The “Rashomon effect” describes the tendency of witnesses to or participants in the same events to give mutually contradictory accounts of what happened due to the subjectivity and fallibility of human memory. It’s named after the 1950 film Rashomon, directed by Akira Kurosawa, in which four witnesses to a murder give contradictory accounts of what happened. The term is bandied about a lot in pop psychology (and philosophy) articles, and one of its more recent applications is, of course, This Age of Trump, This Age of Brexit. In the aftermath of the two major political upsets of 2016, the mainstream media churned out hundreds of handwringing articles about the “post-truth world”, because it’s insufficient for cloistered political and media elites to have merely been wrong, their opinions and expertise are so important that if they were wrong, the only explanation was that the fundamental human ability to distinguish reality from fiction had completely disintegrated.

With its emphasis on an immutable failing of human nature – a fundamental inability to ever truly recall events accurately or, in effect, to know the world at all – it was inevitable that the Rashomon effect would be trotted out as a buzzy term to explain the new reality. Michael Wolff even mentions it in his insider account of the Trump administration, Fire and Fury. The appeal of the term is easy to understand: it describes a basic and insurmountable flaw, so it absolves everyone of responsibility to think about how and why falsehoods may have played a more decisive role in recent politics than in a supposed past era where people were more honest, or at least where the public was harder to hoodwink. I’m not saying they have done – I’m sceptical of the notion of a “post-truth world” – but if they did, I could think of reasons other than the Rashomon effect. Off the top of my head, it’s possible formerly authoritative news sources destroyed their credibility with the public by, among other things, helping the Bush administration manufacture the pretext for a war that killed hundreds of thousands of people. I’m no expert, but I have to wonder if perhaps public trust in the media was damaged when literally no one lost their job over one of the most massive and systemic failures of journalism in recent times.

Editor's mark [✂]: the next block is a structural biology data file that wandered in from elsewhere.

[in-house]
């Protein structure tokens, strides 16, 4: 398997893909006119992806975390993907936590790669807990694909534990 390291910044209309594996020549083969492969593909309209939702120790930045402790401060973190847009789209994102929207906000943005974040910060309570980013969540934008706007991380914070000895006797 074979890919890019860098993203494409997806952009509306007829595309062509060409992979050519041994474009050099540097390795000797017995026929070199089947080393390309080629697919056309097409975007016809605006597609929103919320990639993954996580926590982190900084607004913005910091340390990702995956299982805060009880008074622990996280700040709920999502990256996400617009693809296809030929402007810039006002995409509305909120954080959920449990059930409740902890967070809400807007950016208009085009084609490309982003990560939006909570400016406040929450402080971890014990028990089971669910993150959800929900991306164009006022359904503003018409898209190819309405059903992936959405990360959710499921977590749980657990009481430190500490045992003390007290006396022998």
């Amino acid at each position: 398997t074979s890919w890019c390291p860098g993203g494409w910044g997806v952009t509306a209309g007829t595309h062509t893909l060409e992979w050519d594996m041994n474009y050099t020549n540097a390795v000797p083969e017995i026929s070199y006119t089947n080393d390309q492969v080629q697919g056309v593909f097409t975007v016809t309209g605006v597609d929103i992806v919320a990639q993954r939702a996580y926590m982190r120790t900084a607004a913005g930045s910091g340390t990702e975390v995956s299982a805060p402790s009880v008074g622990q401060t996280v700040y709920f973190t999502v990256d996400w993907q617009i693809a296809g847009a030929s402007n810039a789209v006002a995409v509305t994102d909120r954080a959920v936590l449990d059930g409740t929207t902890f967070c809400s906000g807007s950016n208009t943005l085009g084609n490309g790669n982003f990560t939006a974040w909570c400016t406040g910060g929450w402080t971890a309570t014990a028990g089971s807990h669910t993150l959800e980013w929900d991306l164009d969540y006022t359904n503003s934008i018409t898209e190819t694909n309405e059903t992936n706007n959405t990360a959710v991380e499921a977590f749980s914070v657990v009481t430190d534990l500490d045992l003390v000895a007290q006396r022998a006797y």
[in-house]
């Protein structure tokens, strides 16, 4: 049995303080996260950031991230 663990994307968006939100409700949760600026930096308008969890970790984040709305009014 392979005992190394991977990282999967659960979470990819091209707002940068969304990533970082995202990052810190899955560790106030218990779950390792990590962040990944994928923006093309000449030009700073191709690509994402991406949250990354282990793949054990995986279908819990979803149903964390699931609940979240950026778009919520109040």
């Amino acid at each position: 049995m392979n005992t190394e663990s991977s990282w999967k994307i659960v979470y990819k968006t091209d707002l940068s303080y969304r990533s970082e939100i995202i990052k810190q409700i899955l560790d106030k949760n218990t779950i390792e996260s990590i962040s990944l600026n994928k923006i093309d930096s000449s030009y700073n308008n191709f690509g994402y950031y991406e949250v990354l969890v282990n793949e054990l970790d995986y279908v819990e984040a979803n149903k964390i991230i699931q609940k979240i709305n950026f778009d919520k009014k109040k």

Of course, that’s just my interpretation, and here’s where I should be putting the obvious joke about how it’s just like in Rashomon, where everyone remembers things differently. But there’s a problem. Unlike most people who reference the Rashomon effect, I’ve seen Rashomon. And Rashomon isn’t about the subjectivity and fallibility of memory. It’s about lying.

Briefly, the plot of Rashomon goes as follows: three men – a woodcutter, a priest and a commoner – sheltering from the rain at the ruined gates of Rashomon discuss a recent inquisition into the murder of a samurai. Two of them were witnesses – the priest saw the samurai and his wife before the murder and the woodcutter discovered the scene of the crime, but their testimonies are brief. The main testimonies are those of a bandit, the samurai’s wife and the dead samurai himself, communicating through a medium. Everyone agrees the bandit tricked the samurai and his wife into accompanying him to a secluded grove, where he knocked out and then tied up the samurai, but offer different accounts of what followed.